The stratigraphic sequences of the Triassic and older rocks in Central and North Manchuria and the surrounding areas are here summarized and classified into the following four groups. 1. The Pre-Sinian basement complex 2. The Infra-Manmo group from Sinian to Silurian 3. The Lower Manmo group from Middle Silurian to Carboniferous 4. The Upper Manmo group from Permian to Middle Triassic. While our knowledge on the basement complex and the Infra-Manmo group is still fragmentary, it is known now that the Manmo group is divisible into the lower and upper parts respectively recording the subsidence of the Mongolian geosyncline and its orogenic disturbances. In the geosynclinal period the transgression reached the inundation phase in the Middle Devonian or probably in the Givetian age, and renewed in the early Carboniferous after a regression, but later the northern side of the geosyncline emerged extensively. As indicated by the fusulinid limestones and radiolarian slates as well as spilite and keratophyre the geosynclinal axis has extended in the Permo-Carboniferous period from the middle Amur valley to the border between Inner and outer Mongolia through the central part of the Great Khingan range. The orogenic disturbances in the Permo-Triassic period are clearly shown by angular discordances, thick boulder conglomerate and fanglomerate deposits, variation of bio-and litho-facies and great geographic changes. In the early and middle Permian ages were the fusulinaceous and non-fusulinaceous facies in the middle and southern parts of the terrain which beared close affinities to the Indo-Pacific and Russian faunas. In the middle Permian times the northern sea invaded into North Mongolia through Transbaikalia. The Kazanian fauna there shows intimate relationship to the faunas of Siberia and the Urals. This sea with the boreal fauna was probably detached from the south sea of Mongolia with the austral fauna by a land barrier which was produced by the early-middle Permian disturbance. The seas retreated from the vast terrain of Mongolia, Transbaikalia, the upper Amur valley and almost all Manchuria during the latter part of the Permian period where the upper Permian naiad beds and the Permo-Triassic plant beds were deposited. The marine formations of the Upper Permian and Lower and Middle Triassic ages are known from the Lesser Khingan range, the middle Amur valley and South Primoria. It is said that the stratigraphic break between the two systems is small or none in the first and second areas. In southeast Manchuria and northeast Korea plant beds are intercalated in the Permian formation. The land flora of Kaishantun on the Manchurian side belongs to the Cathaysian flora, but the floras on the Korean side as well as in South Primoria to the Kuznetsk flora. In Manchuria the Manmo group with the late Upper Permian Lepidolina zone at the top is strongly folded, the crustal deformation having been accompanied by the granitic intrusion. As the result most of the Manmo group became roof-pendants on the great Mongolian granitic batholith. Furthermore, the so-called Chungchao block existed on the south side of the geosyncline during the Palaeozoic era, but these two megatectonic units were fused by the emplacement of the Permo-Triassic granite. After the Ladino-Carnic Akiyoshi orogeny the Mongolian orogenic zone began to be destructed. The Amur-Okhotsk subgeosyncline was produced by the destruction of the northern part and the Carnic and Noric seas ingressed as far as the Mongolian frontier of Transbaikalia. The neritic sediments accumulated in this embayment attained 5000 m in thickness.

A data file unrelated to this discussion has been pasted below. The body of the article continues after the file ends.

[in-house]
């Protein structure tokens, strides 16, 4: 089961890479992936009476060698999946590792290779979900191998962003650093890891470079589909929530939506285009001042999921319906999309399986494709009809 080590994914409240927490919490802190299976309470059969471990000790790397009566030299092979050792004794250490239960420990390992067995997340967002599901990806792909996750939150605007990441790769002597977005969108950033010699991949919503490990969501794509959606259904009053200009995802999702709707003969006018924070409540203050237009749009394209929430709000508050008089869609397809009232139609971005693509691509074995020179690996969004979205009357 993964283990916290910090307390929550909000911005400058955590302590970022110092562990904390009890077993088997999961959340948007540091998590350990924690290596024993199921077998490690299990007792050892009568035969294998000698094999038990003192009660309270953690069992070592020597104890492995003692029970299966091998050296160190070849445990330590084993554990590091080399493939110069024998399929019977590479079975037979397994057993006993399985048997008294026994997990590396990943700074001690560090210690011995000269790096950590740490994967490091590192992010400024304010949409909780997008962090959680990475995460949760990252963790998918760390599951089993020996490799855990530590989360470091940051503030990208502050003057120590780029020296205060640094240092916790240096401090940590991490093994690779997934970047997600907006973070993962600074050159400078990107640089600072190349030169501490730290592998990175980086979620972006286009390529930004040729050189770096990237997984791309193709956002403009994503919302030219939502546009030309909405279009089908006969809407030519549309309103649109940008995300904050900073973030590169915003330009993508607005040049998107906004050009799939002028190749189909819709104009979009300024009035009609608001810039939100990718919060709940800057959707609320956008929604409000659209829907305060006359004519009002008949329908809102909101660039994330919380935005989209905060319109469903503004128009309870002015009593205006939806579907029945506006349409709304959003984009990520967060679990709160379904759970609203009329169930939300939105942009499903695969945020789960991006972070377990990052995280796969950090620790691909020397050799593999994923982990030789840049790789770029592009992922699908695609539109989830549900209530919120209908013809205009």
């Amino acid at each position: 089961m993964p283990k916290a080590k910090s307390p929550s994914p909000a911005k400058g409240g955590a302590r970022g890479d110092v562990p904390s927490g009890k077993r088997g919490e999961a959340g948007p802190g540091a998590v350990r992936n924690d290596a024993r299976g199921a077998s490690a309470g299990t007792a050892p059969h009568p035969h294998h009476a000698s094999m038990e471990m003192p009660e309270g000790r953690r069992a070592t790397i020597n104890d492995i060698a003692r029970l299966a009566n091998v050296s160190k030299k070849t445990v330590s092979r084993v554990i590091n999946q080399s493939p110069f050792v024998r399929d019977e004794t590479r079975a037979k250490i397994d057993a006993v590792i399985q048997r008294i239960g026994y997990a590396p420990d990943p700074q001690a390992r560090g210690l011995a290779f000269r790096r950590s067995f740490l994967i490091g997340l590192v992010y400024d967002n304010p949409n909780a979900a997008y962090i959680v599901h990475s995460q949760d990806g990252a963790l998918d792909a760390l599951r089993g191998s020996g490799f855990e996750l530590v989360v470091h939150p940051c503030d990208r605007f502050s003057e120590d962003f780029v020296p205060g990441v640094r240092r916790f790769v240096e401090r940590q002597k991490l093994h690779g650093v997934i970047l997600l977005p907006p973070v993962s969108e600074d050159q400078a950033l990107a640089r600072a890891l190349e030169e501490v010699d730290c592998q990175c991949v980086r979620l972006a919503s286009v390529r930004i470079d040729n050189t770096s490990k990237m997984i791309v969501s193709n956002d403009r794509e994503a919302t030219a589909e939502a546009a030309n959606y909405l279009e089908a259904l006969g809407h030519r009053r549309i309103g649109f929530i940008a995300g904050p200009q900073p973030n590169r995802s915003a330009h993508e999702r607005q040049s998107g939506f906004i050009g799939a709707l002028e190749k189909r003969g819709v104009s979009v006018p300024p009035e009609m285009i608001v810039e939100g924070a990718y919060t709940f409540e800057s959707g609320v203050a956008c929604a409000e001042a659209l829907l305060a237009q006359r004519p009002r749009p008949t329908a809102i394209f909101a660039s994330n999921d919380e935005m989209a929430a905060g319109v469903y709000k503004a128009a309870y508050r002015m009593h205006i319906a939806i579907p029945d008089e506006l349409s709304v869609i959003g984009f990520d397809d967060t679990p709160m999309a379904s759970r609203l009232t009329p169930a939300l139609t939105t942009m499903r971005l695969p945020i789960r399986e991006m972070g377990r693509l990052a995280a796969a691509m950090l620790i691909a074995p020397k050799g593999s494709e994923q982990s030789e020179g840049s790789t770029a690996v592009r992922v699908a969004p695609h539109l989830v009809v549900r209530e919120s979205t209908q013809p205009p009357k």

In 1861, following the Treaty of Yedo in 1858, HMS Actaeon and Dove, assisted by the gunboats Algerine and Leven, visited Kanagawa (Yokohama) and asked the Tokugawa Government the permission of surveying the coast south and westwards to Nagasaki. The Government was in a difficult situation, because it was well aware that anti-foreign feeling ran in the coastal districts. Therefore, Japanese officials were appointed to serve on each of the four ships to meet emergencies. The officials took with them a copy of the Japanese map-a small-scale map in three sheets produced by Tadataka (Chûkei) Inô's survey-which attracted the attention of Commander Ward, captain of Actaeon. He found that the map was so correct and that he could hardly improve on it. Through Sir Rutherford Alcock, the Ambassador, he obtained a copy and it was used to complete the coastline on the relevant Admiralty charts, without getting into trouble with the people of the coastal districts of Japan. The story was certified by a diary of one of the appointed officials and it has been told with great pleasure in many biographical publications of Tadataka Inô since Meiji era, placing the emphasis upon the fact that the scientific accuracy and reliance of Inô's map were proved by the British surveyors and cartographers. Unfortunately, the fire caused by the Kantô Earthquake in 1923 destroyed the archives Hydrographic Department of Japanese Navy, of Tokyo Geographical Society, etc., and many charts and documents were lost, and little has been known about the copy of Inô's map brought to England by the squadron and the chart produced according to it. In 1951, N. Pye and W. G. Beasley informed in the article of “An Undescribed Manuscript Copy of Inô Chûkei's Map of Japan” (Geogr. Journal, 117, p. 178-187) that the coastline of the chart produced by the Admiralty (Chart No. 2347, published 15 May 1863) was based on the Inô's map and that the manuscript map of Japan is now on permanent loan to the National Maritime Museum at Greenwich, and geographers and cartographers of Japan have been very much pleased by this information. Recently, through the kindness of Mr. L. N. Pascoe of Hydrographic Department, Ministry of Defence, United Kingdom, the photographic copies of that chart as well as of “Seto Uchi” were sent to Hydrographic Division, Maritime Safety Agency of Japan, and the author had an opportunity to examine these charts (Fig. 3, 4, 5, 6.). The author illustrated firstly how the coastline of Japanese Islands was correctly improved in these charts as compared with the former Admiralty chart of Japan, which was compiled from Krusenstern's Atlas in 1827 with some corrections afterwards and published in 1862 (Fig. 1, 2.). Secondly the author reviewed some part of the discussions made by N. Pye and W. G. Beasley in 1951 and answered to the questions concerning Ino's survey and the map raised by them. And lastly reviewed relevant part of L. N. Pasco's detailed report in 1969 under the title of “The British Contribution to the Hydrographic Survey and Charting of Japan 1854 to 1883”. The author is indebted to Dr. Kiyoshi Kawakami, Chief Hydrographer, Maritime Safety Agency of Japan for his kindness in making available the sources.